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09 Mar 2021

Solar or diesel? Unlocking groundwater’s potential in sub-Saharan Africa

Claudia Ringler and Hua Xie
Solar-powered irrigation in Africa

Solar-powered groundwater irrigation has numerous advantages over diesel in boosting the productivity and sustainability of agriculture, but variations in need, climate and market prices complicate the picture across sub-Saharan Africa.

Even though over half the population of sub-Saharan Africa is employed in agriculture, food security indicators in the region are declining, and the number of stunted children is on the rise. There is also continued absence of significant state effort to reverse decades of under-investment in agricultural research and development. In 2016/17, only a handful of countries in the region invested 1% or more of their agricultural GDP in agricultural research.

There is thus an urgent need for farmer-driven and private-sector solutions to accelerate agricultural development and counter the growing, adverse impacts on productivity of climate change, conflict and the COVID-19 pandemic.

Drawing water up with the sun

One such solution is irrigation, which in sub-Saharan Africa is increasingly characterized by farmers purchasing equipment themselves, slowly extending irrigated harvested areas that nonetheless remain the lowest as a share of total cultivated area in the developing world. While private initiative is essential, a conducive enabling environment with strong support from governments is required to enhance inclusion and environmental sustainability.

In this context, solar-powered groundwater irrigation is a potentially groundbreaking, disruptive technology, particularly for resource-constrained states, because this ‘clean’ energy source, for which costs have come down dramatically, can ‘democratize’ energy access. This is particularly relevant for sub-Saharan Africa, where 600 million people do not yet have access to electricity, and where groundwater supplies are in many countries larger and better distributed than surface supplies. Solar-powered groundwater irrigation can increase and stabilize food production during dry seasons and droughts and the solar panels can also supply off-farm benefits such as charging mobile phones or providing lighting. In short, compared to existing diesel-powered pumps with substantial operating costs in the form of fuel, solar power could be a winner.

Clouds on the horizon

The outlook is not always so sunny, however. Solar energy can be a more cost-effective way to extend irrigation, but a new paper comparing the techno-economic potential of solar-powered irrigation with the more common diesel-powered irrigation finds that solar power is more cost-effective on less than two thirds of suitable land in sub-Saharan Africa. While attention is generally on the higher initial capital costs for solar solutions, there are other crucial considerations:

  • Having access to lots of sunlight matters! In fact, more than 80% of the area in Southern Africa with irrigation potential could cost-effectively benefit from solar energy. Solar-powered pumps also do well in Central Africa, but other areas of sub-Saharan Africa don’t get as much sunlight.
  • Low diesel prices are a disincentive to the adoption of solar-powered motor pumps. In Angola, Nigeria and Sudan, highly subsidized diesel prices – reported in 2018/19 at US$0.44/liter, $0.57/liter and $0.09/liter, respectively – would render solar irrigation profitable only if the installed costs of solar power systems come down to US$0.7–1.8 per watt peak.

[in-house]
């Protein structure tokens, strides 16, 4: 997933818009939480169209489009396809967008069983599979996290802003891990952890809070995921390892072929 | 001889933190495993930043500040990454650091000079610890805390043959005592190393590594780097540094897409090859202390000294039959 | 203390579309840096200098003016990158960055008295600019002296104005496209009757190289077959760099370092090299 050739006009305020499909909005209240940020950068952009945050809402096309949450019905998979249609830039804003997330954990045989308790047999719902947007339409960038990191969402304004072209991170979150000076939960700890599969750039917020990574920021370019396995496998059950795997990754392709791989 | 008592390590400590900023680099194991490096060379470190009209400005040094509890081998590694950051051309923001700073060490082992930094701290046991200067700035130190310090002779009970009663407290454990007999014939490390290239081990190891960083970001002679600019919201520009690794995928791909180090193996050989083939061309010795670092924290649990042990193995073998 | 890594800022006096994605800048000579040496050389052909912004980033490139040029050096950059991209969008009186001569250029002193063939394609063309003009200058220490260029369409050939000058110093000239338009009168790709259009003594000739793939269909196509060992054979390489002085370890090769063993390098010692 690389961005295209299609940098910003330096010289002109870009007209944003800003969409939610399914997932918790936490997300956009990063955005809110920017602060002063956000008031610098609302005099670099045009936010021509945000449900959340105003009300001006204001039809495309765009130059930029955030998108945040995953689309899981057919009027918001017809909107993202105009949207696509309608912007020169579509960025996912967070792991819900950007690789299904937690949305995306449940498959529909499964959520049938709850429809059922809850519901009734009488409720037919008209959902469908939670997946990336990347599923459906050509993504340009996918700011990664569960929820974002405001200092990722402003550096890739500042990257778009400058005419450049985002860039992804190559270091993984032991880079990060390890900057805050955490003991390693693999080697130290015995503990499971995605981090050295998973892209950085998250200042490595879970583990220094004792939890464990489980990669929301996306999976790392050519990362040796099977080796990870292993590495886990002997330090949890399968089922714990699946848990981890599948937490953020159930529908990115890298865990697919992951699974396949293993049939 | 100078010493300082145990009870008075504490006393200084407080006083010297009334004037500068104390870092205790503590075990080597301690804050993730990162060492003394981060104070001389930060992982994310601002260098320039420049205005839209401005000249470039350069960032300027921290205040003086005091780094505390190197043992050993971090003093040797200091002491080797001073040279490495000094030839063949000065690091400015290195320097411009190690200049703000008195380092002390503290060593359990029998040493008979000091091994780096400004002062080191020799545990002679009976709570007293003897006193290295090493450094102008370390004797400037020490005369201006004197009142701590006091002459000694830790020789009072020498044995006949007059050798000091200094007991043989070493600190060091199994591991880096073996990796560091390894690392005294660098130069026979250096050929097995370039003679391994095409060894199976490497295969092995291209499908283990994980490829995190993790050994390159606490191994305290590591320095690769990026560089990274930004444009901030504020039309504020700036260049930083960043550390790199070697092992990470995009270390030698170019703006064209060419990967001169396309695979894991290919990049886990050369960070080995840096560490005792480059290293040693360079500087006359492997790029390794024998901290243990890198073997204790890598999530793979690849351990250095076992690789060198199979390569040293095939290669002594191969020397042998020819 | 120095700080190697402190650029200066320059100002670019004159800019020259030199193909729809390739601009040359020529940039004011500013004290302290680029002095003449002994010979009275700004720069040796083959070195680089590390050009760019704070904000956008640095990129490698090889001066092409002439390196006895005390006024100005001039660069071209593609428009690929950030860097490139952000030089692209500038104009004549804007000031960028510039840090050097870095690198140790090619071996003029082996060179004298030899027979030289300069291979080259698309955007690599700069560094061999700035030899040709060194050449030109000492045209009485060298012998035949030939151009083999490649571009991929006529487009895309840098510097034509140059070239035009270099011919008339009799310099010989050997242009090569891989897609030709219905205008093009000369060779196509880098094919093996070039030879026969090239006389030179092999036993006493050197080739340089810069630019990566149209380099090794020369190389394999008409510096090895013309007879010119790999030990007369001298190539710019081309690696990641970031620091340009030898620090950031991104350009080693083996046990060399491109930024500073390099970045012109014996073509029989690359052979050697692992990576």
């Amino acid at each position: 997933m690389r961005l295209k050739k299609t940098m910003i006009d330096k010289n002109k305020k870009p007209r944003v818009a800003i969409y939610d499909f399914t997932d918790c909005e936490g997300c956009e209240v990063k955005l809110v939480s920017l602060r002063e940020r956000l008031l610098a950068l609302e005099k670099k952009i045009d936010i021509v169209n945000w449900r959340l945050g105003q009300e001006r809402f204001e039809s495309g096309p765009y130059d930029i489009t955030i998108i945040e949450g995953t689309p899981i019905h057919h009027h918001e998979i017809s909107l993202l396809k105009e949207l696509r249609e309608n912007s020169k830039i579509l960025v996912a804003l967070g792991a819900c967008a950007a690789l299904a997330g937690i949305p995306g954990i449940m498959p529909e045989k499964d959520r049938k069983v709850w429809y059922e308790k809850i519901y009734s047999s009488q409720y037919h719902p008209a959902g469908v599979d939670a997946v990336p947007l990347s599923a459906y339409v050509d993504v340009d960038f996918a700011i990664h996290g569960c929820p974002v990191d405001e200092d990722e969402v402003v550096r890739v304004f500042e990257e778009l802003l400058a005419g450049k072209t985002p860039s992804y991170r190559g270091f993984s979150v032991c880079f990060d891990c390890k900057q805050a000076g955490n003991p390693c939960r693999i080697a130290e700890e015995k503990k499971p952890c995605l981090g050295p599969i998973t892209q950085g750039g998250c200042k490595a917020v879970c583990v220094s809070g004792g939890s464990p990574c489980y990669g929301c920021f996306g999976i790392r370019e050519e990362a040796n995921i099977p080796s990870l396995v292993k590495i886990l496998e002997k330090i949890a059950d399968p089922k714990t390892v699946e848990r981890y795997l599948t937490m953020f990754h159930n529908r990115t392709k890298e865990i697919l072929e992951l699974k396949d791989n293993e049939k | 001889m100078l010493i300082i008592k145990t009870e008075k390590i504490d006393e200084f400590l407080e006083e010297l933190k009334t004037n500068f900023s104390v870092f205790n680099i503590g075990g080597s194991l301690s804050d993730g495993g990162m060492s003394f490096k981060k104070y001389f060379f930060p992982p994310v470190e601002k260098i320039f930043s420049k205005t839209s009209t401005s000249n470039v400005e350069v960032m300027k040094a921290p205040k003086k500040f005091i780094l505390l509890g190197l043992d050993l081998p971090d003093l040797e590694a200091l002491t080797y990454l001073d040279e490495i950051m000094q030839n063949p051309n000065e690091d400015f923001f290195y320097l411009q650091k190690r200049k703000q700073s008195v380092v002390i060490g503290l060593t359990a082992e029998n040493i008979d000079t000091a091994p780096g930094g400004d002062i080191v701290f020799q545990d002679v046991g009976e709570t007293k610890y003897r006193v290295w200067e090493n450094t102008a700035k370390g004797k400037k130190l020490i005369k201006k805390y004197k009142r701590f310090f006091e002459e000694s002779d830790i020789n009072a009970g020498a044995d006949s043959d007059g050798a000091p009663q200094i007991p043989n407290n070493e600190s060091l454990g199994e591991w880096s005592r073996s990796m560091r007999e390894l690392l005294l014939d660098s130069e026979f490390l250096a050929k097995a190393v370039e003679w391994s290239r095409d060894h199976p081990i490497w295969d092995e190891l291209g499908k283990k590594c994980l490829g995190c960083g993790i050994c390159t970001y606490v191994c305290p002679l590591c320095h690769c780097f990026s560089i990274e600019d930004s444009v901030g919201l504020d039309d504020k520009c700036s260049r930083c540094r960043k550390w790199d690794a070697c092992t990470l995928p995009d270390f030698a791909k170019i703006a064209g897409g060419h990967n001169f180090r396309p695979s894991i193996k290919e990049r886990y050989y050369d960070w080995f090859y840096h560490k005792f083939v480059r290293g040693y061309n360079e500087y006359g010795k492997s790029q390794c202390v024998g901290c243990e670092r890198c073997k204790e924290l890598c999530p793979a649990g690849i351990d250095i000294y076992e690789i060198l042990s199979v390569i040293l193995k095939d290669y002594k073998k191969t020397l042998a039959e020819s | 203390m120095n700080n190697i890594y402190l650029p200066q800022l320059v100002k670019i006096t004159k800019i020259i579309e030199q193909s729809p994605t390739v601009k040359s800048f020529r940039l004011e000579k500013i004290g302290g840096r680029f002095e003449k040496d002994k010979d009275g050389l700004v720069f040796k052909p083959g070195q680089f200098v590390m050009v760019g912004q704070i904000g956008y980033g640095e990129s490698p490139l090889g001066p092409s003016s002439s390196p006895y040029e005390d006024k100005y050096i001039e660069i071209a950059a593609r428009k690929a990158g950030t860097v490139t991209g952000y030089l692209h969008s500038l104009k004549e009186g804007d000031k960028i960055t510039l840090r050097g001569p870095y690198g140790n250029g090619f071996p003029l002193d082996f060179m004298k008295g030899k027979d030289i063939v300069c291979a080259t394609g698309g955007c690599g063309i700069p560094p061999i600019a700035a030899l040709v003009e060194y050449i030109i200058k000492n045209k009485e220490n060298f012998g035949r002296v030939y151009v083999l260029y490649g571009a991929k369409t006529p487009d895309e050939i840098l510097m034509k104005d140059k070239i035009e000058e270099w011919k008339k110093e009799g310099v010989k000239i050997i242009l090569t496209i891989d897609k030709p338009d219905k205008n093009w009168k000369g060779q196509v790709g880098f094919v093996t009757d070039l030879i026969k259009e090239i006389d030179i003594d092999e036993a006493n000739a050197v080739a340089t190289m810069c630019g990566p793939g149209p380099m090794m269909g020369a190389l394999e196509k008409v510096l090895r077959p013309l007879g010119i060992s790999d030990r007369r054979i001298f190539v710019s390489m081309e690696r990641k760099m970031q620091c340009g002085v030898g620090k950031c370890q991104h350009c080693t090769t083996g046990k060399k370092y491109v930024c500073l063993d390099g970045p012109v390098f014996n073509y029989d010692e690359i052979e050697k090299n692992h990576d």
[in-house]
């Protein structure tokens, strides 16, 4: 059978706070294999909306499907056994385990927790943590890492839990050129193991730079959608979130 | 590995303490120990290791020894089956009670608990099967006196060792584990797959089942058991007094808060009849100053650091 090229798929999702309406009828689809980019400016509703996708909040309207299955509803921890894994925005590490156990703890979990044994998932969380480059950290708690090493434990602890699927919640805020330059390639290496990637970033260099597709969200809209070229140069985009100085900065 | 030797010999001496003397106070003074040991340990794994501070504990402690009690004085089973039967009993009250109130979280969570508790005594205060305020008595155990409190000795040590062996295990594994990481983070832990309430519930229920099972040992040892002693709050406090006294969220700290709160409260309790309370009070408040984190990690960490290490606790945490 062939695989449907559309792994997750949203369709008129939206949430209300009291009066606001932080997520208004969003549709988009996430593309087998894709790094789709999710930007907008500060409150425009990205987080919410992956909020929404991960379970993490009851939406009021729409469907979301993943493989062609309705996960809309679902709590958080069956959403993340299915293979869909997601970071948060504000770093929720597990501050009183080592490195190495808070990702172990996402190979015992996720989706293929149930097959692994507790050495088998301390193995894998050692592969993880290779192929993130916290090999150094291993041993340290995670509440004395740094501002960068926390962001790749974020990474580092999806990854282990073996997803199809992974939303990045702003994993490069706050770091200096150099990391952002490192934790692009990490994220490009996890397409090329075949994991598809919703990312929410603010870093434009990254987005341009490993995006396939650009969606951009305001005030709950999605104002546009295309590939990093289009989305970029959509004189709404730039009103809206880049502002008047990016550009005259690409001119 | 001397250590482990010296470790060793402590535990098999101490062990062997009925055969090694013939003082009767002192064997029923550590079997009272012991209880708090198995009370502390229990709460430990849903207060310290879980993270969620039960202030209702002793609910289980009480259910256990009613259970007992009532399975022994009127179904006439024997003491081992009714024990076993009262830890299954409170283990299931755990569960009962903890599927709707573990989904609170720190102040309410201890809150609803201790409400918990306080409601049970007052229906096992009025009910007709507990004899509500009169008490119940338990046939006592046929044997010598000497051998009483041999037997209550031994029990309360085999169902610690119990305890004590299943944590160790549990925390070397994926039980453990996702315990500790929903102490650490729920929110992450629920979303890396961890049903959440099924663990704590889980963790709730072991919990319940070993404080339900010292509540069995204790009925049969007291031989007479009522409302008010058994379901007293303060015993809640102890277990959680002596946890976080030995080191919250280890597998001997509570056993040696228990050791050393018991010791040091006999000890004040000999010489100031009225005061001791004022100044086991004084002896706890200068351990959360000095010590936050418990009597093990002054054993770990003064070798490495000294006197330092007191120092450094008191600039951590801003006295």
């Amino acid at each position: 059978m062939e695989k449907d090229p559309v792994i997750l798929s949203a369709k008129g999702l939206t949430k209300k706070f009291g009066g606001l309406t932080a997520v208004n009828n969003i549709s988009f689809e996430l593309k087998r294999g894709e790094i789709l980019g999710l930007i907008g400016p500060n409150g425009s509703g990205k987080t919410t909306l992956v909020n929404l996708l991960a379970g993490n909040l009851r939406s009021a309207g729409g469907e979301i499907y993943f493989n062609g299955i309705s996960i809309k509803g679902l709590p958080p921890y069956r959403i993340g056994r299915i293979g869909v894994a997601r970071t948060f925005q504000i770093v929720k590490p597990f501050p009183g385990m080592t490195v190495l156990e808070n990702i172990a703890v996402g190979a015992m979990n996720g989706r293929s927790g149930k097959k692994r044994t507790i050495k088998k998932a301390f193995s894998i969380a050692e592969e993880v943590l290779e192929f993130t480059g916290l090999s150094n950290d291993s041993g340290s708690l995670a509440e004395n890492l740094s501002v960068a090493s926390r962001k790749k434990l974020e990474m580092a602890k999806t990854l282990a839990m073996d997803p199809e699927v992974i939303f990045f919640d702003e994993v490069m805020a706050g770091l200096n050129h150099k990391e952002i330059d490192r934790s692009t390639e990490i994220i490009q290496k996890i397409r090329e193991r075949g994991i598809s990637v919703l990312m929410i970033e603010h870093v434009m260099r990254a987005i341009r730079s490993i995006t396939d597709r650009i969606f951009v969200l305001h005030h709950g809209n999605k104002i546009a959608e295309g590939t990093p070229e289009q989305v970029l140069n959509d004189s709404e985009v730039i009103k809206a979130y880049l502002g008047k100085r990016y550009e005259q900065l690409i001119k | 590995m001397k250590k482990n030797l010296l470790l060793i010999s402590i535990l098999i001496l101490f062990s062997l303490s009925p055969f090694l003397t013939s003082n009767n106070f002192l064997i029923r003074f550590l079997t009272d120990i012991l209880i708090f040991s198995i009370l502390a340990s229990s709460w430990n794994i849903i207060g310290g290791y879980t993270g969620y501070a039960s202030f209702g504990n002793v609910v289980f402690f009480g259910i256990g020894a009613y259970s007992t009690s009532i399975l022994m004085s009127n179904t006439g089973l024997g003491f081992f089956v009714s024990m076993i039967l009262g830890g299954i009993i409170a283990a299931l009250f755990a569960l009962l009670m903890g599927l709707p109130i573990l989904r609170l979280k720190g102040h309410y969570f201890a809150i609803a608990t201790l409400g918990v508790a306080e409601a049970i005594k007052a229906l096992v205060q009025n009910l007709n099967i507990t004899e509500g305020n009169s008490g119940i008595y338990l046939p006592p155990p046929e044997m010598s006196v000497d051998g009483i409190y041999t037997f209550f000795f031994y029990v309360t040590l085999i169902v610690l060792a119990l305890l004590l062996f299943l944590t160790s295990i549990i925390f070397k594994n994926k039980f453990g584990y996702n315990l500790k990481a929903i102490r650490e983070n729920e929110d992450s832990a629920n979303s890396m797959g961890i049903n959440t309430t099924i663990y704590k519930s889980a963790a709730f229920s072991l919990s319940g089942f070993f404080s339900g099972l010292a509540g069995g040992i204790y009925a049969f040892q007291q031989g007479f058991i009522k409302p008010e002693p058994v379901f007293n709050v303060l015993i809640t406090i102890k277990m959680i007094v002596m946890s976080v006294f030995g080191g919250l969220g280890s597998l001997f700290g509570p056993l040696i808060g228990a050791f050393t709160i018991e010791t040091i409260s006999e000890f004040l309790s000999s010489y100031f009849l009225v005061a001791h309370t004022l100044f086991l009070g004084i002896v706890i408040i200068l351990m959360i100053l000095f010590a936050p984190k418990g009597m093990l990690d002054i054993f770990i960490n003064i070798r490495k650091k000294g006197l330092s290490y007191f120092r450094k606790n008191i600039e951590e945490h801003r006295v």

• Lots of rainfall and high humidity do not favor the installation of solar panels (and also depress demand for diesel-powered pumps). While solar insolation is at a maximum around the Equator, precipitation levels lower the need for irrigation.
  • Solar powered pumps are more cost-effective for crops with higher irrigation demands, such as sugarcane. While solar panels are sized to meet irrigation demands in the peak months, diesel pump costs increase linearly with irrigation water needs.
  • Connecting the pumps with different water-saving field application technologies, such as drip, does not really affect the effectiveness of either pump type; instead, both technologies would simply be procured at smaller sizes.

Productivity and beyond

As with all technologies, the solar-powered irrigation pump is not a silver bullet that can strike at the heart of agricultural productivity challenges across sub-Saharan Africa on its own. That said, the technology is highly favorable at a cost of US$2.5 per watt peak in central and southern Africa and also for half or more of irrigable crops in West and East Africa if costs come down further, to US$2.0 per watt peak, given 2018/19 diesel prices.

If we move beyond an assessment of pure profitability to deploying solar technology as one of the many weapons in our armory to combat climate change, then its contribution to the sustainability of agriculture increases substantially. However, solar power adoption must be effectively linked with improved community groundwater management, as the incentive provided by fuel costs to extract water judiciously may be reduced. The USAID-supported Innovation Laboratory for Small-Scale Irrigation (ILSSI) is addressing this concern by piloting social learning interventions to improve the sustainability and equity of rapid groundwater expansion working with farmers practicing diesel, solar and manual lifting devices that are put to work to unlock the region’s groundwater potential.

By: Claudia Ringler and Hua Xie, International Food Policy Research Institute. Claudia Ringler can be reached at c.ringler@cgiar.org and Hua Xie at h.xie@cgiar.org. The study was supported by the CGIAR Research Program on Water, Land and Ecosystems.

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